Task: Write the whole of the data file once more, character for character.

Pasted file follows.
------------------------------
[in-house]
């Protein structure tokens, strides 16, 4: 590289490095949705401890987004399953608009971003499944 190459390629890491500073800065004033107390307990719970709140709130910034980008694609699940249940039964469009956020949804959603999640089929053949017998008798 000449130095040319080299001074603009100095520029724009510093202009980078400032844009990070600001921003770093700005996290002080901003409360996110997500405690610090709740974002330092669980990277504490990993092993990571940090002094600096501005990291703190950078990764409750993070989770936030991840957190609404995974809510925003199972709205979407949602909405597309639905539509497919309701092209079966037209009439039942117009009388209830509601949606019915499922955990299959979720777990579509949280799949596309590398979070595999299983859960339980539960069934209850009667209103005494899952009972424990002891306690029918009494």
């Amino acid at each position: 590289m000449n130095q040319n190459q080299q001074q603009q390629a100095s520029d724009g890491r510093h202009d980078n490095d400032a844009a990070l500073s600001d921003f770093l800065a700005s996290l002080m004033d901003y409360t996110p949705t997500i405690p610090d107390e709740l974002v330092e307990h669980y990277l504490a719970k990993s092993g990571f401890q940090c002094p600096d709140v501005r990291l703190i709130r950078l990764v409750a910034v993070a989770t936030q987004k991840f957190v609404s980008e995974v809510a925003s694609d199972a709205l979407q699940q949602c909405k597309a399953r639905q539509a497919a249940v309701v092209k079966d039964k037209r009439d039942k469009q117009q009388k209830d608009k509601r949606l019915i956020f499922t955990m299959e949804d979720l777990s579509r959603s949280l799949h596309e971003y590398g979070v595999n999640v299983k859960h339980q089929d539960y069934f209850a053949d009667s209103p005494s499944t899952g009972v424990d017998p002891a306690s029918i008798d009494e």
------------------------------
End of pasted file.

[in-house]
């Protein structure tokens, strides 16, 4: 590289490095949705401890987004399953608009971003499944 190459390629890491500073800065004033107390307990719970709140709130910034980008694609699940249940039964469009956020949804959603999640089929053949017998008798 000449130095040319080299001074603009100095520029724009510093202009980078400032844009990070600001921003770093700005996290002080901003409360996110997500405690610090709740974002330092669980990277504490990993092993990571940090002094600096501005990291703190950078990764409750993070989770936030991840957190609404995974809510925003199972709205979407949602909405597309639905539509497919309701092209079966037209009439039942117009009388209830509601949606019915499922955990299959979720777990579509949280799949596309590398979070595999299983859960339980539960069934209850009667209103005494899952009972424990002891306690029918009494």
């Amino acid at each position: 590289m000449n130095q040319n190459q080299q001074q603009q390629a100095s520029d724009g890491r510093h202009d980078n490095d400032a844009a990070l500073s600001d921003f770093l800065a700005s996290l002080m004033d901003y409360t996110p949705t997500i405690p610090d107390e709740l974002v330092e307990h669980y990277l504490a719970k990993s092993g990571f401890q940090c002094p600096d709140v501005r990291l703190i709130r950078l990764v409750a910034v993070a989770t936030q987004k991840f957190v609404s980008e995974v809510a925003s694609d199972a709205l979407q699940q949602c909405k597309a399953r639905q539509a497919a249940v309701v092209k079966d039964k037209r009439d039942k469009q117009q009388k209830d608009k509601r949606l019915i956020f499922t955990m299959e949804d979720l777990s579509r959603s949280l799949h596309e971003y590398g979070v595999n999640v299983k859960h339980q089929d539960y069934f209850a053949d009667s209103p005494s499944t899952g009972v424990d017998p002891a306690s029918i008798d009494e």